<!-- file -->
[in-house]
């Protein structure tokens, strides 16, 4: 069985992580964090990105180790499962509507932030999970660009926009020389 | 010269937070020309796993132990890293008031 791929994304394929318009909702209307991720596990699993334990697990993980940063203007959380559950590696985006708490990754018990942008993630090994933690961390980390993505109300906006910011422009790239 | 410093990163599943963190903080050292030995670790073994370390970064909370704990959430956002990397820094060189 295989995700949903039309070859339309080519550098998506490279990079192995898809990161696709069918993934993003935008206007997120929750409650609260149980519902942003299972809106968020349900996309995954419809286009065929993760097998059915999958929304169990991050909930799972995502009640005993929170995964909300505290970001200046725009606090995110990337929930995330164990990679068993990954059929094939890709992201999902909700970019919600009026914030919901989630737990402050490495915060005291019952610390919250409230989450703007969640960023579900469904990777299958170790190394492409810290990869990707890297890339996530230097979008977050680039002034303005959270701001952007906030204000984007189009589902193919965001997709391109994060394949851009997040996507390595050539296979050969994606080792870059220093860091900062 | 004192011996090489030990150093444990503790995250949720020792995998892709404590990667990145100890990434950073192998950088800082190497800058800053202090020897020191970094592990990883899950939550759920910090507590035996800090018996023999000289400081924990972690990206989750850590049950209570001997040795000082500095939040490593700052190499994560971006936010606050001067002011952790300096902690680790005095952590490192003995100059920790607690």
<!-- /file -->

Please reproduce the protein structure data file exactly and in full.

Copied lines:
[in-house]
């Protein structure tokens, strides 16, 4: 069985992580964090990105180790499962509507932030999970660009926009020389 | 010269937070020309796993132990890293008031 791929994304394929318009909702209307991720596990699993334990697990993980940063203007959380559950590696985006708490990754018990942008993630090994933690961390980390993505109300906006910011422009790239 | 410093990163599943963190903080050292030995670790073994370390970064909370704990959430956002990397820094060189 295989995700949903039309070859339309080519550098998506490279990079192995898809990161696709069918993934993003935008206007997120929750409650609260149980519902942003299972809106968020349900996309995954419809286009065929993760097998059915999958929304169990991050909930799972995502009640005993929170995964909300505290970001200046725009606090995110990337929930995330164990990679068993990954059929094939890709992201999902909700970019919600009026914030919901989630737990402050490495915060005291019952610390919250409230989450703007969640960023579900469904990777299958170790190394492409810290990869990707890297890339996530230097979008977050680039002034303005959270701001952007906030204000984007189009589902193919965001997709391109994060394949851009997040996507390595050539296979050969994606080792870059220093860091900062 | 004192011996090489030990150093444990503790995250949720020792995998892709404590990667990145100890990434950073192998950088800082190497800058800053202090020897020191970094592990990883899950939550759920910090507590035996800090018996023999000289400081924990972690990206989750850590049950209570001997040795000082500095939040490593700052190499994560971006936010606050001067002011952790300096902690680790005095952590490192003995100059920790607690």